Having completed two years of his term, Prime Minister Benjamin Netanyahu has become, in the words of the late Prime Minister Levi Eshkol, media insolvent. He firmly believes that most of the media, with the exception of his "home-team" newspaper, the free Israel Hayom, are determined to topple him and, until that happens, to humiliate him.
The media reception of his plan for national housing committees is, as he sees it, another case in point. For weeks, he toiled over it with his finance, justice, interior and housing ministers. The moment it was presented, it was immediately written off as a maneuver designed to improve relations with Shas. For good reason, Netanyahu has come to embrace Ariel Sharon's motto: "I don't have disappointments because I don't have expectations."
Of late, he's been working with a team of strategic advisers on figuring out ways to bypass the traditional media, and he seems to be finding the answer online: that is to say, on Facebook and Twitter.
As part of a pilot project, Netanyahu connected through Facebook this week to a group of pre-screened participants. They asked questions and he replied, for nearly two hours; no one interrupted him. Afterward, the participants continued the online discussion. The plan is to hold such discussions and then allow the media to turn them into news items. Netanyahu's team is planning in this way to upgrade his online presence, as well as that of his bureau, beyond Israel as well. Like Presidents Obama and Sarkozy have done.
Netanyahu is taking this online project seriously. No less than "the second Bar-Ilan speech" - a term that has become inimical even before the speech has been written.
On Wednesday, a symposium entitled "Begin and the Parliament, initiated by Knesset Speaker Reuven Rivlin, was held in the Knesset to mark the 19th anniversary of the death of Prime Minister Menachem Begin. Among the participants were right-wing ideologues like former cabinet minister Yoram Aridor and Minister without Portfolio Benny Begin, as well as prominent leftists, including Profs. Mordechai Kremnitzer and Amnon Rubinstein. Also present were Supreme Court President Dorit Beinisch and Netanyahu.
The prime minister spoke out in the sharpest and most vehement terms against Jewish lawbreakers in the territories, asserting: "The law does not pass over anyone. There is no one who is above the law. If Menachem Begin were with us, he would not refrain from expressing both outrage and shock in face of that tiny marginal minority that even today is harming emissaries of the law and justice, as well as innocent people, only because they are Arabs. The State of Israel will not tolerate or accept harassment of Arab inhabitants as a method of protest against the government. This is a total distortion of the concept of civil protest, the perception of human morality and the spirit of Jewish justice."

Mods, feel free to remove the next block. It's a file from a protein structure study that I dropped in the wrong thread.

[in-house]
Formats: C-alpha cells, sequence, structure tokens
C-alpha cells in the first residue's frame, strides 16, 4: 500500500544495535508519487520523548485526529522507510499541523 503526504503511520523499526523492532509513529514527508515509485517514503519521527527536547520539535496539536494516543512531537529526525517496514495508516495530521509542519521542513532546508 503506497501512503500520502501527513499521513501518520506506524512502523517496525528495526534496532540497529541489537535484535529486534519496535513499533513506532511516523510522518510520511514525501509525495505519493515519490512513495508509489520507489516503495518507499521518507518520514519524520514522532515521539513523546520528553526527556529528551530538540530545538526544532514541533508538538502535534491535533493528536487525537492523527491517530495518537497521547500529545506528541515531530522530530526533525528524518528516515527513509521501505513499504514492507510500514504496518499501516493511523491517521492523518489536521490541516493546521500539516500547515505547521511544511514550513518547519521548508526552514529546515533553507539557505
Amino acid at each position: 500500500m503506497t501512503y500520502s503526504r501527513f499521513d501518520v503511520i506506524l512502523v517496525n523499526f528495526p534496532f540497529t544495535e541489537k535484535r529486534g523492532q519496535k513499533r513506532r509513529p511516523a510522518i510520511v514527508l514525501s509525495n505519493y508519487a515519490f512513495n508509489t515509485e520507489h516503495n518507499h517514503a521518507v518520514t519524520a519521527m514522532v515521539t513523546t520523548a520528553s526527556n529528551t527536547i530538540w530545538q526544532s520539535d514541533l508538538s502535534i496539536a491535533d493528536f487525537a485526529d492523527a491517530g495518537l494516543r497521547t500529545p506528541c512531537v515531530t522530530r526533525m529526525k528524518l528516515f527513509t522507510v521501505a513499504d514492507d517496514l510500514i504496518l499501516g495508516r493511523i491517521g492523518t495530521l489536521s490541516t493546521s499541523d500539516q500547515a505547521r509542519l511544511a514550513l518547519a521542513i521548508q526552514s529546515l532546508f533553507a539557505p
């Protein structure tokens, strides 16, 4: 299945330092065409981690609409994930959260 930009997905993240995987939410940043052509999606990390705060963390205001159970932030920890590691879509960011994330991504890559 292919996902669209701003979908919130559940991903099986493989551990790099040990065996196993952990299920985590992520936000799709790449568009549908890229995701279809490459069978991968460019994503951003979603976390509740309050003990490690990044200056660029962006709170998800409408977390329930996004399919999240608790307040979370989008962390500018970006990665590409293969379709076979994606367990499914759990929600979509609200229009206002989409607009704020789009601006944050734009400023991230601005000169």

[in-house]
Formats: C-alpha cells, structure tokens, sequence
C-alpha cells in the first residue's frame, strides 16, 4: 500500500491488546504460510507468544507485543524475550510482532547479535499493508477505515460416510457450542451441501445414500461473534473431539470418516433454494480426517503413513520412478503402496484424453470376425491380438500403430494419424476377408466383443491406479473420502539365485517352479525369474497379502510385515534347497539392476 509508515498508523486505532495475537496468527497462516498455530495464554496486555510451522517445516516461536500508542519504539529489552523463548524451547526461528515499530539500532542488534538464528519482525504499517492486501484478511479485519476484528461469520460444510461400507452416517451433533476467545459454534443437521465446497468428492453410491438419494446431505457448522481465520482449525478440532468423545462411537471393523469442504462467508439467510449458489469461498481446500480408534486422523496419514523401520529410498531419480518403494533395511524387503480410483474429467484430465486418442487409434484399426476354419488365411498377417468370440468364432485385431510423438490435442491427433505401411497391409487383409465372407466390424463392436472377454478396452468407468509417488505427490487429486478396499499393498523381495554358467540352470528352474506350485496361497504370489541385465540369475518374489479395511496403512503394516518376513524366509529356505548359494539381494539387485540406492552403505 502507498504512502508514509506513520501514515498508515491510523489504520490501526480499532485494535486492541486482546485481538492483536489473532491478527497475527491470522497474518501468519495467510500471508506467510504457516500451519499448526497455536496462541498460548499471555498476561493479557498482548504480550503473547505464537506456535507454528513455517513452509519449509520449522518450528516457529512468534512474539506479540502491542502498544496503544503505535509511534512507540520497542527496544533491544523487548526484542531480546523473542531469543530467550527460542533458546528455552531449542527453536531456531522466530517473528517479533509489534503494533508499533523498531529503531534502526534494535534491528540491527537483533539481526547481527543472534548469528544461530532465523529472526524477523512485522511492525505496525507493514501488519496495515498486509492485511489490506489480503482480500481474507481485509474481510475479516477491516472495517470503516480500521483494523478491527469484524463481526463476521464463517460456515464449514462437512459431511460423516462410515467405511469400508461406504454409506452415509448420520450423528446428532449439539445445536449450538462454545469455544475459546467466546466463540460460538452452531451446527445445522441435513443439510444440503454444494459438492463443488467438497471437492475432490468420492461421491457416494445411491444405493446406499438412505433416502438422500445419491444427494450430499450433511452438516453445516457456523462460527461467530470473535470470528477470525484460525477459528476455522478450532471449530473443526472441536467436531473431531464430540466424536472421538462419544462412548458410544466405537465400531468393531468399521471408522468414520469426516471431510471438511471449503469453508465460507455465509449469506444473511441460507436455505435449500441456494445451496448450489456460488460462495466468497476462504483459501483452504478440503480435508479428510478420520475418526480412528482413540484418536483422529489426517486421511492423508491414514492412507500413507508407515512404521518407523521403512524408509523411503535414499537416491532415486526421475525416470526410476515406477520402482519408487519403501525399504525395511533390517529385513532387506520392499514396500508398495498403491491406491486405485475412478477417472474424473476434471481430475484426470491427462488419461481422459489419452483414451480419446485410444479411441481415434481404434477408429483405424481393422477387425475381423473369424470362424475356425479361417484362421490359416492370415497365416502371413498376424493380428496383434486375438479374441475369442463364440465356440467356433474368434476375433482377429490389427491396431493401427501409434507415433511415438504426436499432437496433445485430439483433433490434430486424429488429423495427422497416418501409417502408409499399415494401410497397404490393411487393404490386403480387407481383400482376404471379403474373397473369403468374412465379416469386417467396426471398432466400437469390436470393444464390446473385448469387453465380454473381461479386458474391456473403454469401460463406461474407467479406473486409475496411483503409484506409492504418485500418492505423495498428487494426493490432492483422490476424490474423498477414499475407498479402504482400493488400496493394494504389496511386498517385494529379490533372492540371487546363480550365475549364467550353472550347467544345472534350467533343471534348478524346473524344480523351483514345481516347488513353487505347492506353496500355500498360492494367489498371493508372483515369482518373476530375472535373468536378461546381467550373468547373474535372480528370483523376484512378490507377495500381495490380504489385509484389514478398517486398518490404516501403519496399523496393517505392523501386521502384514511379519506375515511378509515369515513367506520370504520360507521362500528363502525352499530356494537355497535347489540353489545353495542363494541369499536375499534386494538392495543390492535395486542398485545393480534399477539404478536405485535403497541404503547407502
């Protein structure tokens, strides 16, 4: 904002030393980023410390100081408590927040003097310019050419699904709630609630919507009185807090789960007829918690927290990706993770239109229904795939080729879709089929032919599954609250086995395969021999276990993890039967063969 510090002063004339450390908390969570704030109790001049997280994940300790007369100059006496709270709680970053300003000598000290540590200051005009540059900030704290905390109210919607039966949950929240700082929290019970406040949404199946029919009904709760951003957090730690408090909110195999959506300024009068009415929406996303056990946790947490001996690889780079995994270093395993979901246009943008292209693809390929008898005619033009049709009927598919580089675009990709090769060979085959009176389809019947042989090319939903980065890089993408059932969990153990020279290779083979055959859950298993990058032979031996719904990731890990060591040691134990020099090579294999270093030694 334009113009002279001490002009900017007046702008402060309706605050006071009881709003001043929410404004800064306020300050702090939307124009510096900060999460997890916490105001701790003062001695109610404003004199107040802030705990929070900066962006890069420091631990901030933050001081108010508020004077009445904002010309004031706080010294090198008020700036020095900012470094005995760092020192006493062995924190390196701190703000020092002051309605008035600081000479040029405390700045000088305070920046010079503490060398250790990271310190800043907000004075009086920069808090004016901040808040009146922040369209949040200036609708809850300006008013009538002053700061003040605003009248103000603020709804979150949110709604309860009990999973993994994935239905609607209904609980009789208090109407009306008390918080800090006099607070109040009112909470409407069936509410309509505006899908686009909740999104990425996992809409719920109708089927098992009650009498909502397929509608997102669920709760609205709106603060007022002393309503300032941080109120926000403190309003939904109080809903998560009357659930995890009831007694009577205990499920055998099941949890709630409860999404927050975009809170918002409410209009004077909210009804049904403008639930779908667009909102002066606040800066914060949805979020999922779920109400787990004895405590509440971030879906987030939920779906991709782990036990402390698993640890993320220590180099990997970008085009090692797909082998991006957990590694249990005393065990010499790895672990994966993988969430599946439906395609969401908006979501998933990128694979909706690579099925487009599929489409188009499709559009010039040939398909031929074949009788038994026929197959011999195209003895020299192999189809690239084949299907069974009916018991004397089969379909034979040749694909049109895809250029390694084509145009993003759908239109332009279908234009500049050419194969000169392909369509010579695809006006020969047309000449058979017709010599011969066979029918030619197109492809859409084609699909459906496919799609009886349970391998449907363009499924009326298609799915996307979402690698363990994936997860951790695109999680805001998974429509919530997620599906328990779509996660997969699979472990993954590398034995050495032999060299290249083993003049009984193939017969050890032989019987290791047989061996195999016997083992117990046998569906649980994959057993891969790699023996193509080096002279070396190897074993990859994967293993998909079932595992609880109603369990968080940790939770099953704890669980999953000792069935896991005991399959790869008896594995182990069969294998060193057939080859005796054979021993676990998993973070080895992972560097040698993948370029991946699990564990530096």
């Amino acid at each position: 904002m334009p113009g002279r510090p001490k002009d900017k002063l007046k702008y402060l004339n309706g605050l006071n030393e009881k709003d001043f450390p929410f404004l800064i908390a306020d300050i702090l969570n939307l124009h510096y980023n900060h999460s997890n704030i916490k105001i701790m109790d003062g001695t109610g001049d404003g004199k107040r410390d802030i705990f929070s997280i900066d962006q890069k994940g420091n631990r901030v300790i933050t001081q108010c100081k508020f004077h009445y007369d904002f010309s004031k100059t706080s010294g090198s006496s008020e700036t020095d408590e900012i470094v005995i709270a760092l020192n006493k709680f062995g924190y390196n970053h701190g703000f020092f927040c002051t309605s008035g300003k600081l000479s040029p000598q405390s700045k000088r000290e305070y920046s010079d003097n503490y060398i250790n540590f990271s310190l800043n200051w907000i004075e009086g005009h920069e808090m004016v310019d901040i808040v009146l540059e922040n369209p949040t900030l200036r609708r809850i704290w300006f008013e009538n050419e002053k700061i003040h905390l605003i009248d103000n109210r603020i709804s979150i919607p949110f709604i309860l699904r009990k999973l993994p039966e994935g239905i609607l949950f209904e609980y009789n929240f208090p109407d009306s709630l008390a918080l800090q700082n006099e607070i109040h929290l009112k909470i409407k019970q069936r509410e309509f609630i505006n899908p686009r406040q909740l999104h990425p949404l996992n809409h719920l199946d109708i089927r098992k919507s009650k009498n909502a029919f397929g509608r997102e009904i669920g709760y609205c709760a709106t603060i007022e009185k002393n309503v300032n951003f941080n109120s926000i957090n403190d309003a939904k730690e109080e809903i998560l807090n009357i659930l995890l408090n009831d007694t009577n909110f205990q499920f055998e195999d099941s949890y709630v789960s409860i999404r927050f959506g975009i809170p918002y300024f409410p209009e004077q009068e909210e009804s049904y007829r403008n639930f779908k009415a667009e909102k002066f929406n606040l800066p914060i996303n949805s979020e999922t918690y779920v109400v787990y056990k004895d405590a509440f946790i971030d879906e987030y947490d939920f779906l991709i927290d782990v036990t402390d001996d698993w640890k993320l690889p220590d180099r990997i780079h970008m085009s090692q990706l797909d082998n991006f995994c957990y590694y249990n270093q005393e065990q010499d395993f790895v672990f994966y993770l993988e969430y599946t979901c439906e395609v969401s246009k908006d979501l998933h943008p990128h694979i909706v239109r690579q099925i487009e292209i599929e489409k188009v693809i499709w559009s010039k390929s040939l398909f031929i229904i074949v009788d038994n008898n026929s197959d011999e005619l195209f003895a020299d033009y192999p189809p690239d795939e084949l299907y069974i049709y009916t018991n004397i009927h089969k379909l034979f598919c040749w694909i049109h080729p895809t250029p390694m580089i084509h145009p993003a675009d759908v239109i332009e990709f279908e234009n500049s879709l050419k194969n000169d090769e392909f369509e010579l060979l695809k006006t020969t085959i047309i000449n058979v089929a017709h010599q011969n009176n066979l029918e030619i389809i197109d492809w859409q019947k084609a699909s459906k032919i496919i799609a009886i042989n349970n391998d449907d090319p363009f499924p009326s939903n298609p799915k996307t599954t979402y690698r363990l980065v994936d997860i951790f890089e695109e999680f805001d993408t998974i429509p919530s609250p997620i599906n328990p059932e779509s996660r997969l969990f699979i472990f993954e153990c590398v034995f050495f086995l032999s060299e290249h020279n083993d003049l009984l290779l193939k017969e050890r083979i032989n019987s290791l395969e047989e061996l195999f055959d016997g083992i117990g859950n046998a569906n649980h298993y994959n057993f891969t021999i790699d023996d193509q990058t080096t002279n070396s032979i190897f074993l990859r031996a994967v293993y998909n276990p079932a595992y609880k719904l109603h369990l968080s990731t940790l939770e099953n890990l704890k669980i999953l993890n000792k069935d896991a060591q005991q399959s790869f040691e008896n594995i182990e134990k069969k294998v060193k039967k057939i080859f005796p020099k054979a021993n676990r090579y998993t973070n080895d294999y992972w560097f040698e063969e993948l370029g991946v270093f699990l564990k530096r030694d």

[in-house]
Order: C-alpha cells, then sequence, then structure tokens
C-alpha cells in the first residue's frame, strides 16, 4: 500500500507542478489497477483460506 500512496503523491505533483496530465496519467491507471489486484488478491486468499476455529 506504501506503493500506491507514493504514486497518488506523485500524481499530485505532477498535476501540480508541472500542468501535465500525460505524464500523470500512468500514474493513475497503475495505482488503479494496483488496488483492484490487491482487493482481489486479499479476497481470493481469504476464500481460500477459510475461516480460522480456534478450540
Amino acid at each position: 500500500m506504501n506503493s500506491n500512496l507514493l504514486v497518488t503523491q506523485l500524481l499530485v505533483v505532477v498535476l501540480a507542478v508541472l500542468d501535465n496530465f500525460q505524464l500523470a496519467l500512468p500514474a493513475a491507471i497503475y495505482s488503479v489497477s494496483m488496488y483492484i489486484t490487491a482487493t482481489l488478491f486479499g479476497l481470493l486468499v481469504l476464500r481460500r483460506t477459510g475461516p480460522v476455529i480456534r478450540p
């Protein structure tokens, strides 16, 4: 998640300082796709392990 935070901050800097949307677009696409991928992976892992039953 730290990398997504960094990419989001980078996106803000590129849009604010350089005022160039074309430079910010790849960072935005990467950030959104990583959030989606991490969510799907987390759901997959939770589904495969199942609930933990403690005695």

The Prime Minister's Office published his remarks on its website and via text message. They reflect the fact that Netanyahu seems to be trying to find himself today. One day, in wake of the revolution in Egypt, he declares, "There is no one to rely on in this region, apart from ourselves." The next day, privately, he says that a bi-national state would be nothing less than "a disaster" for Israel and that he intends to present a "diplomatic plan" to prevent it from happening. After that he rushes to the Jordan Valley and declares that in any agreement, Israel will maintain a military presence there. He later clarifies that this doesn't mean maintaining Israeli sovereignty, just a military presence.
Then he appoints Maj. Gen. (res. ) Yaakov Amidror, a rapacious hawk, as his national security adviser, and urges Brig. Gen. (res. ) Mike Herzog, brother of left-wing Labor MK Isaac Herzog, to become his diplomatic adviser. Three weeks ago, he approached the head of the extreme right-wing National Union faction, MK Yaakov Katz and offered him, and some other members, a chance to join the coalition. At the same time, he rejected Katz's pre-condition for joining - that he declare support for construction in the territories, East Jerusalem and Ma'aleh Adumim.
Most likable politician
One of the symbols and leaders of the Labor Party over the past 20 years is now hospitalized in critical condition at Assaf Harofeh Hospital. Labor MK Benjamin Ben-Eliezer, the most likable politician in our midst, is anaesthetized and on a respirator.